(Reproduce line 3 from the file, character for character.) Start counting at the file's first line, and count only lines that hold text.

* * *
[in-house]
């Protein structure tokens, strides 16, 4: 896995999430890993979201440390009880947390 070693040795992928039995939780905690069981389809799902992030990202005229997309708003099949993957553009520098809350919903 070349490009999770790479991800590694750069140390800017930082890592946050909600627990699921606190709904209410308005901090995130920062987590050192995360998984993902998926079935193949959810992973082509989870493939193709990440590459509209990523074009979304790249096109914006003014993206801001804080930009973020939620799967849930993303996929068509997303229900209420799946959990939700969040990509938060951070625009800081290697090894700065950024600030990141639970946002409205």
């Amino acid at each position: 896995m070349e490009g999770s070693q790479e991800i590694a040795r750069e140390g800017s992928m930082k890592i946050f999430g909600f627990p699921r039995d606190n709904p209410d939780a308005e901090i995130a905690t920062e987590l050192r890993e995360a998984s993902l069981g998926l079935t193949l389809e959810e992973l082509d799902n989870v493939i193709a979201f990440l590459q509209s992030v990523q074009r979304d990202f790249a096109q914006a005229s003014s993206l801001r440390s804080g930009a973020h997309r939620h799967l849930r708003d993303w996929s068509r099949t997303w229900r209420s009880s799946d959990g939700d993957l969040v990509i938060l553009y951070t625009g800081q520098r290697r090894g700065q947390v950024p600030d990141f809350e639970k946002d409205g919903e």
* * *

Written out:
């Amino acid at each position: 896995m070349e490009g999770s070693q790479e991800i590694a040795r750069e140390g800017s992928m930082k890592i946050f999430g909600f627990p699921r039995d606190n709904p209410d939780a308005e901090i995130a905690t920062e987590l050192r890993e995360a998984s993902l069981g998926l079935t193949l389809e959810e992973l082509d799902n989870v493939i193709a979201f990440l590459q509209s992030v990523q074009r979304d990202f790249a096109q914006a005229s003014s993206l801001r440390s804080g930009a973020h997309r939620h799967l849930r708003d993303w996929s068509r099949t997303w229900r209420s009880s799946d959990g939700d993957l969040v990509i938060l553009y951070t625009g800081q520098r290697r090894g700065q947390v950024p600030d990141f809350e639970k946002d409205g919903e």